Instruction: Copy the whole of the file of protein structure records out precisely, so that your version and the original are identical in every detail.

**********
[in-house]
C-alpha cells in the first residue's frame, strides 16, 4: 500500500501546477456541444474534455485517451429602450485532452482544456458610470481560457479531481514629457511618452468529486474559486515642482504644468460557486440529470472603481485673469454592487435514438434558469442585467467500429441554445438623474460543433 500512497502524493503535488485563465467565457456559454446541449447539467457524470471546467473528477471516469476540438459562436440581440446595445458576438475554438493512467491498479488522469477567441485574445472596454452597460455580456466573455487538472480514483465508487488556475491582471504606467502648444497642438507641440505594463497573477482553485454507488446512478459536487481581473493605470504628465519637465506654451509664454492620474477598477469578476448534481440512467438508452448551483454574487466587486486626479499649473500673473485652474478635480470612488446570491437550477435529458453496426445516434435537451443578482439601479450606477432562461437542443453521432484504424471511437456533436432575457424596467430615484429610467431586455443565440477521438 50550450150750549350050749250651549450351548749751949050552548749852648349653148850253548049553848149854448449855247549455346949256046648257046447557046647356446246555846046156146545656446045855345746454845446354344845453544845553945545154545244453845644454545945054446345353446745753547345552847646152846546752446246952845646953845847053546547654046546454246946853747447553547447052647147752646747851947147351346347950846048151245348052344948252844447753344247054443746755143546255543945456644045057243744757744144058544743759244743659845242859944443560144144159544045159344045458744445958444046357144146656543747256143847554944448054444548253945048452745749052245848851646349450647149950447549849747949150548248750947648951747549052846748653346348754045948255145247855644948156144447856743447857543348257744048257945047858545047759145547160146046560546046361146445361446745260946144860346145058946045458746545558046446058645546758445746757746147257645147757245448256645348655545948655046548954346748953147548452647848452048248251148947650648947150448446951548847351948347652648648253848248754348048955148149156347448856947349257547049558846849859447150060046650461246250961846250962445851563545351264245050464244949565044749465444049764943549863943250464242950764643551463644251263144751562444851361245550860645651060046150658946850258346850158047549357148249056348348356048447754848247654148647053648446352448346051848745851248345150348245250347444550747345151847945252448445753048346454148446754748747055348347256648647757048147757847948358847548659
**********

[in-house]
C-alpha cells in the first residue's frame, strides 16, 4: 500500500501546477456541444474534455485517451429602450485532452482544456458610470481560457479531481514629457511618452468529486474559486515642482504644468460557486440529470472603481485673469454592487435514438434558469442585467467500429441554445438623474460543433 500512497502524493503535488485563465467565457456559454446541449447539467457524470471546467473528477471516469476540438459562436440581440446595445458576438475554438493512467491498479488522469477567441485574445472596454452597460455580456466573455487538472480514483465508487488556475491582471504606467502648444497642438507641440505594463497573477482553485454507488446512478459536487481581473493605470504628465519637465506654451509664454492620474477598477469578476448534481440512467438508452448551483454574487466587486486626479499649473500673473485652474478635480470612488446570491437550477435529458453496426445516434435537451443578482439601479450606477432562461437542443453521432484504424471511437456533436432575457424596467430615484429610467431586455443565440477521438 50550450150750549350050749250651549450351548749751949050552548749852648349653148850253548049553848149854448449855247549455346949256046648257046447557046647356446246555846046156146545656446045855345746454845446354344845453544845553945545154545244453845644454545945054446345353446745753547345552847646152846546752446246952845646953845847053546547654046546454246946853747447553547447052647147752646747851947147351346347950846048151245348052344948252844447753344247054443746755143546255543945456644045057243744757744144058544743759244743659845242859944443560144144159544045159344045458744445958444046357144146656543747256143847554944448054444548253945048452745749052245848851646349450647149950447549849747949150548248750947648951747549052846748653346348754045948255145247855644948156144447856743447857543348257744048257945047858545047759145547160146046560546046361146445361446745260946144860346145058946045458746545558046446058645546758445746757746147257645147757245448256645348655545948655046548954346748953147548452647848452048248251148947650648947150448446951548847351948347652648648253848248754348048955148149156347448856947349257547049558846849859447150060046650461246250961846250962445851563545351264245050464244949565044749465444049764943549863943250464242950764643551463644251263144751562444851361245550860645651060046150658946850258346850158047549357148249056348348356048447754848247654148647053648446352448346051848745851248345150348245250347444550747345151847945252448445753048346454148446754748747055348347256648647757048147757847948358847548659